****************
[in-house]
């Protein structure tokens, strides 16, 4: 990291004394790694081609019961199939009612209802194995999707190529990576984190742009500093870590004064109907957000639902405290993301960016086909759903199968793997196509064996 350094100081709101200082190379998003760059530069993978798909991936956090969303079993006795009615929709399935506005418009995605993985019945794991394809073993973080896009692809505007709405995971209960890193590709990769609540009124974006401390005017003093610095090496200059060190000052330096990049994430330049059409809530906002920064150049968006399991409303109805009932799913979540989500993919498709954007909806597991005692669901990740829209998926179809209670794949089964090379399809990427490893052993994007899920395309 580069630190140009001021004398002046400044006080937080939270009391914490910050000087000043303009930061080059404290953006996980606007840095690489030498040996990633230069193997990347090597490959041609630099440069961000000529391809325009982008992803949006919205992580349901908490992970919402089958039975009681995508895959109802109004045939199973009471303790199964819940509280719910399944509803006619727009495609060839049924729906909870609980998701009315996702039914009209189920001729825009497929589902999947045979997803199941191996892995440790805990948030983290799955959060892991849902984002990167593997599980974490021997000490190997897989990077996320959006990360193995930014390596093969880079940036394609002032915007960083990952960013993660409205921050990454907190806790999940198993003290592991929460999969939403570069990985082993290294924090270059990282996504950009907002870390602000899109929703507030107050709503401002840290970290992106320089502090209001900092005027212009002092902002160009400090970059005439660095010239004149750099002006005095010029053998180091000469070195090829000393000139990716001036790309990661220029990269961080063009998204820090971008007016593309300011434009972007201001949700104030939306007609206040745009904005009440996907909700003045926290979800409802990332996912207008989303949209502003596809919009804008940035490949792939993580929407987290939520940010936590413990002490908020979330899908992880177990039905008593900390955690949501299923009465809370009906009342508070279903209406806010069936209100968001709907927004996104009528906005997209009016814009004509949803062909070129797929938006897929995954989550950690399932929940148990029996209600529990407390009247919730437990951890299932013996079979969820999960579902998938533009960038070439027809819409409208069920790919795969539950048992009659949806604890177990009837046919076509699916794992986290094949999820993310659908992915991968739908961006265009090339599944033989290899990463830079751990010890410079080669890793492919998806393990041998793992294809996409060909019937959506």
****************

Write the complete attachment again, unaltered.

[in-house]
């Protein structure tokens, strides 16, 4: 990291004394790694081609019961199939009612209802194995999707190529990576984190742009500093870590004064109907957000639902405290993301960016086909759903199968793997196509064996 350094100081709101200082190379998003760059530069993978798909991936956090969303079993006795009615929709399935506005418009995605993985019945794991394809073993973080896009692809505007709405995971209960890193590709990769609540009124974006401390005017003093610095090496200059060190000052330096990049994430330049059409809530906002920064150049968006399991409303109805009932799913979540989500993919498709954007909806597991005692669901990740829209998926179809209670794949089964090379399809990427490893052993994007899920395309 580069630190140009001021004398002046400044006080937080939270009391914490910050000087000043303009930061080059404290953006996980606007840095690489030498040996990633230069193997990347090597490959041609630099440069961000000529391809325009982008992803949006919205992580349901908490992970919402089958039975009681995508895959109802109004045939199973009471303790199964819940509280719910399944509803006619727009495609060839049924729906909870609980998701009315996702039914009209189920001729825009497929589902999947045979997803199941191996892995440790805990948030983290799955959060892991849902984002990167593997599980974490021997000490190997897989990077996320959006990360193995930014390596093969880079940036394609002032915007960083990952960013993660409205921050990454907190806790999940198993003290592991929460999969939403570069990985082993290294924090270059990282996504950009907002870390602000899109929703507030107050709503401002840290970290992106320089502090209001900092005027212009002092902002160009400090970059005439660095010239004149750099002006005095010029053998180091000469070195090829000393000139990716001036790309990661220029990269961080063009998204820090971008007016593309300011434009972007201001949700104030939306007609206040745009904005009440996907909700003045926290979800409802990332996912207008989303949209502003596809919009804008940035490949792939993580929407987290939520940010936590413990002490908020979330899908992880177990039905008593900390955690949501299923009465809370009906009342508070279903209406806010069936209100968001709907927004996104009528906005997209009016814009004509949803062909070129797929938006897929995954989550950690399932929940148990029996209600529990407390009247919730437990951890299932013996079979969820999960579902998938533009960038070439027809819409409208069920790919795969539950048992009659949806604890177990009837046919076509699916794992986290094949999820993310659908992915991968739908961006265009090339599944033989290899990463830079751990010890410079080669890793492919998806393990041998793992294809996409060909019937959506």